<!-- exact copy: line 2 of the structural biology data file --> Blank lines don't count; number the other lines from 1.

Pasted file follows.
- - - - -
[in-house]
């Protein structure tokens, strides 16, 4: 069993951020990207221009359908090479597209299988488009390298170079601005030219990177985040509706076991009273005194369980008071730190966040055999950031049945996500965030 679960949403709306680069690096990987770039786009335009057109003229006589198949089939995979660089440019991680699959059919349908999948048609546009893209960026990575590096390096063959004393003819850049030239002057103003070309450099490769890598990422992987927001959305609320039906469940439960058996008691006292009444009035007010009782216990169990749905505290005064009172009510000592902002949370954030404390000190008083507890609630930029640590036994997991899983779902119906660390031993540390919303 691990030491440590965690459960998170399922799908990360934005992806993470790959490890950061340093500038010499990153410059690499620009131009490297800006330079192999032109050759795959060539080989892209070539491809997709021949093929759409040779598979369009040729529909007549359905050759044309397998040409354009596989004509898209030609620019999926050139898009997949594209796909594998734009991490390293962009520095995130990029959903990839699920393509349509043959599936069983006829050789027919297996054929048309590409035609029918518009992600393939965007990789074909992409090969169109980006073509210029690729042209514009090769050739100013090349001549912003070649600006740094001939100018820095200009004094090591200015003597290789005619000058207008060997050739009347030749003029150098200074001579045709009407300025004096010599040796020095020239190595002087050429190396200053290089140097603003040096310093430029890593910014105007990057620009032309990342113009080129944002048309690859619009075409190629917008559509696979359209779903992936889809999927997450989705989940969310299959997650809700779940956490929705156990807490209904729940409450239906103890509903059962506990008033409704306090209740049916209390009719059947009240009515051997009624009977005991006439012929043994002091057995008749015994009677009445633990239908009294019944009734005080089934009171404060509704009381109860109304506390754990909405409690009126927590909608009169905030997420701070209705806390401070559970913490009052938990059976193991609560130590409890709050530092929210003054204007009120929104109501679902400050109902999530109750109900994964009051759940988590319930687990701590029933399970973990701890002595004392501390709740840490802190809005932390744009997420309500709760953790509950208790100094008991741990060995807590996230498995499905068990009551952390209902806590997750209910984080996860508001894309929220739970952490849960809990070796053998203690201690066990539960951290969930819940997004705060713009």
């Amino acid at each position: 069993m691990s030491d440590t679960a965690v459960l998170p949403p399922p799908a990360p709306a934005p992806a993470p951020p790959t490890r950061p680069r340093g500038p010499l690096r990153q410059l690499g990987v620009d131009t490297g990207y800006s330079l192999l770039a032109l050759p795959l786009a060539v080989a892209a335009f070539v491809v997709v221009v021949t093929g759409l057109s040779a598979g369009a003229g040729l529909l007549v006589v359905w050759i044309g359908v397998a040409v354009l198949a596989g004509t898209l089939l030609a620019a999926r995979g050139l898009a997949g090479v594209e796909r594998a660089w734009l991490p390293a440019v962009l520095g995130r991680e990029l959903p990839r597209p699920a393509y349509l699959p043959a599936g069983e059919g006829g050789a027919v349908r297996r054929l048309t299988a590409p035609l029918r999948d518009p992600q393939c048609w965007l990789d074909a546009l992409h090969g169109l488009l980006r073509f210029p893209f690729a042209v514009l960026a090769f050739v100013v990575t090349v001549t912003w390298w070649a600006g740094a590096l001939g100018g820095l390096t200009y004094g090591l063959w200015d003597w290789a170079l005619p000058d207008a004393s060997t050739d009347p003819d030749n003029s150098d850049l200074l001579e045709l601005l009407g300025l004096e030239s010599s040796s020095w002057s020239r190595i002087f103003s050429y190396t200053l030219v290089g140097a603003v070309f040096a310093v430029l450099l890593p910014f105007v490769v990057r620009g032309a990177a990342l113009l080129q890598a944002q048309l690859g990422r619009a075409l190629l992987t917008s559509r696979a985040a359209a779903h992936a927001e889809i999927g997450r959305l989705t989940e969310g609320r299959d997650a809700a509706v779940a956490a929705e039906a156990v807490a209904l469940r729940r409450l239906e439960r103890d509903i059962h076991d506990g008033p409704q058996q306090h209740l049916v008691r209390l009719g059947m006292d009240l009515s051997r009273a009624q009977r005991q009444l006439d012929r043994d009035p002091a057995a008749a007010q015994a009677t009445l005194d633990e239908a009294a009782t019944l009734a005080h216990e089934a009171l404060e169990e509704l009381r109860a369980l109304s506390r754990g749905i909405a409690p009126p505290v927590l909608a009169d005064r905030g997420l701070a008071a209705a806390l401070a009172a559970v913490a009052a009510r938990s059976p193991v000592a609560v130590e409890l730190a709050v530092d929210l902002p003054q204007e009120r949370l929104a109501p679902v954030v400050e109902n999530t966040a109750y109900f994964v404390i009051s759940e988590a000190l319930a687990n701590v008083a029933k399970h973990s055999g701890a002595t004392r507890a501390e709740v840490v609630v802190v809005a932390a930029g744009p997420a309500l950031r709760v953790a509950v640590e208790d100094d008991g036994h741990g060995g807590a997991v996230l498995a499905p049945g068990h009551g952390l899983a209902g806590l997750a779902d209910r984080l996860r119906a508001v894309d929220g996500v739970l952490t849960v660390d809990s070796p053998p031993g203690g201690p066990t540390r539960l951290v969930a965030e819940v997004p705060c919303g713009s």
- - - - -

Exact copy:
């Protein structure tokens, strides 16, 4: 069993951020990207221009359908090479597209299988488009390298170079601005030219990177985040509706076991009273005194369980008071730190966040055999950031049945996500965030 679960949403709306680069690096990987770039786009335009057109003229006589198949089939995979660089440019991680699959059919349908999948048609546009893209960026990575590096390096063959004393003819850049030239002057103003070309450099490769890598990422992987927001959305609320039906469940439960058996008691006292009444009035007010009782216990169990749905505290005064009172009510000592902002949370954030404390000190008083507890609630930029640590036994997991899983779902119906660390031993540390919303 691990030491440590965690459960998170399922799908990360934005992806993470790959490890950061340093500038010499990153410059690499620009131009490297800006330079192999032109050759795959060539080989892209070539491809997709021949093929759409040779598979369009040729529909007549359905050759044309397998040409354009596989004509898209030609620019999926050139898009997949594209796909594998734009991490390293962009520095995130990029959903990839699920393509349509043959599936069983006829050789027919297996054929048309590409035609029918518009992600393939965007990789074909992409090969169109980006073509210029690729042209514009090769050739100013090349001549912003070649600006740094001939100018820095200009004094090591200015003597290789005619000058207008060997050739009347030749003029150098200074001579045709009407300025004096010599040796020095020239190595002087050429190396200053290089140097603003040096310093430029890593910014105007990057620009032309990342113009080129944002048309690859619009075409190629917008559509696979359209779903992936889809999927997450989705989940969310299959997650809700779940956490929705156990807490209904729940409450239906103890509903059962506990008033409704306090209740049916209390009719059947009240009515051997009624009977005991006439012929043994002091057995008749015994009677009445633990239908009294019944009734005080089934009171404060509704009381109860109304506390754990909405409690009126927590909608009169905030997420701070209705806390401070559970913490009052938990059976193991609560130590409890709050530092929210003054204007009120929104109501679902400050109902999530109750109900994964009051759940988590319930687990701590029933399970973990701890002595004392501390709740840490802190809005932390744009997420309500709760953790509950208790100094008991741990060995807590996230498995499905068990009551952390209902806590997750209910984080996860508001894309929220739970952490849960809990070796053998203690201690066990539960951290969930819940997004705060713009």